What is the secret of longevity? Balanced diet, regular exercises and quality healthcare services. If your answer is just these, you are missing out several other factors. Health and longevity are dependent not just on taking good care of body but also taking equally good care of mind and spirit. A number of factors affect this, from the art of…
What is the secret of longevity? Balanced diet, regular exercises and quality healthcare services. If your answer is just these, you are missing out several other factors. Health and longevity are dependent not just on taking good care of body but also taking equally good care of mind and spirit. A number of factors affect this, from the art of laughing and practising gratitude to the love and support of your spouse and parents to eating chocolate!
Sujata Kelkar Shetty, a biological scientist and certified life coach, has deliberated on these factors in her book “99 not out”. It is pitched as a guide to long and healthy life.
In a chapter titled ‘Being Reasonably Altruistic’, Shetty argues that acting both selfishly and altruistically are deeply ingrained in human nature. Altruism is when we work selflessly, with kindness and compassion towards someone else’s welfare even if it exacts a cost from us. It has been proven by research that altruism has positive impact on health and longevity of both the receiver and the giver.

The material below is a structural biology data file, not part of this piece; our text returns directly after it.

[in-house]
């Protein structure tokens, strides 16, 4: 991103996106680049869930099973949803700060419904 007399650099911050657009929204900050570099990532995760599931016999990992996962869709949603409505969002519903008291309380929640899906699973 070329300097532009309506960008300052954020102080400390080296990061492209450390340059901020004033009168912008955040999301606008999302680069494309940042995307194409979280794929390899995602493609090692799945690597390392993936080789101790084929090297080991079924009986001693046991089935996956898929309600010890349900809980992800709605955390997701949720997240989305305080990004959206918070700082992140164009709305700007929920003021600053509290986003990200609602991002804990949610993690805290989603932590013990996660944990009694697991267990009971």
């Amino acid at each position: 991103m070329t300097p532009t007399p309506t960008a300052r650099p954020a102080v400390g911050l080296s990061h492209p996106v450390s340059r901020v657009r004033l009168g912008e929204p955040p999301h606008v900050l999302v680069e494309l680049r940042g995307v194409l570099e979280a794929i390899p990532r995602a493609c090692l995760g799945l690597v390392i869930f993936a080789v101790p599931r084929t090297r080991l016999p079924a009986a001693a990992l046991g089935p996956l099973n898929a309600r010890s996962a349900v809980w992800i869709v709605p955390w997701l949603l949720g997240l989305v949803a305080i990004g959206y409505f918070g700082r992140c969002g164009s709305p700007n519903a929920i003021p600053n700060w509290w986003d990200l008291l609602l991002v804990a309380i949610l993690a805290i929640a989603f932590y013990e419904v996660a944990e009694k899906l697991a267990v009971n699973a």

The book quotes a clinical study research done on 10,000 Israeli men aged 40 and above to observe the risk factors for angina pectoris or chest pain due to heart disease. Researchers found that ‘those who perceived their wives to be loving and supportive had half the rate of angina of those who felt unloved and unsupported’. It noted that wife’s love is also associated with lowered risk of duodenal ulcers. Perceived experience of parental love is also associated with better health. Reasonable altruism strengthens our mental and physical health and protects us from the debilitating effect of stressful life events.
Researchers and doctors have noted the pain-relieving power of laughter through the ages. The book advises to laugh more. The act of laughing leads to an immediate increase in heart rate, respiratory rate, respiratory depth and oxygen consumption. These increases are then followed by a period of muscle relaxation, with a corresponding decrease in heart rate, respiratory rate and blood pressure. Laughter connects us with people and heals us in the process.
The book argues that the life journey is meant to be happy. Eating chocolate might have some bad effects on your health. But you don’t need to get obsessed with the ill effects. If a few pieces of chocolate help keep you happy, why not indulge?
Longevity is the result of a dynamic equilibrium between mind, body and spirit. When we work on one, we are more easily able to nudge the others to a higher equilibrium. If we ignore the wellness of one, the others get compromised and thus we suffer from illness. Therefore, for a healthy and long life we need to take equal care of mind, body and spirit.
The book is divided in three sections by the aspect of wellness – mind, body and spirit. Each section has a chapter dedicated to a wellness principle. It has been backed by clinical research evidence and real-life examples. It is a well-researched book with interesting read. It presents a holistic view of good health, critical for achieving longevity.
(99 Not Out: Your Guide to a Long and Healthy Life, Penguin Random House, 2019, is authored by Sujata Kelkar Shetty.)
Inclusion is the first magazine dedicated to exploring issues at the intersection of development agendas and digital, financial and social inclusion. The magazine makes complex policy analyses accessible for a diverse audience of policymakers, administrators, civil society and academicians. Grassroots-focused, outcome-oriented analysis is the cornerstone of the work done at Inclusion.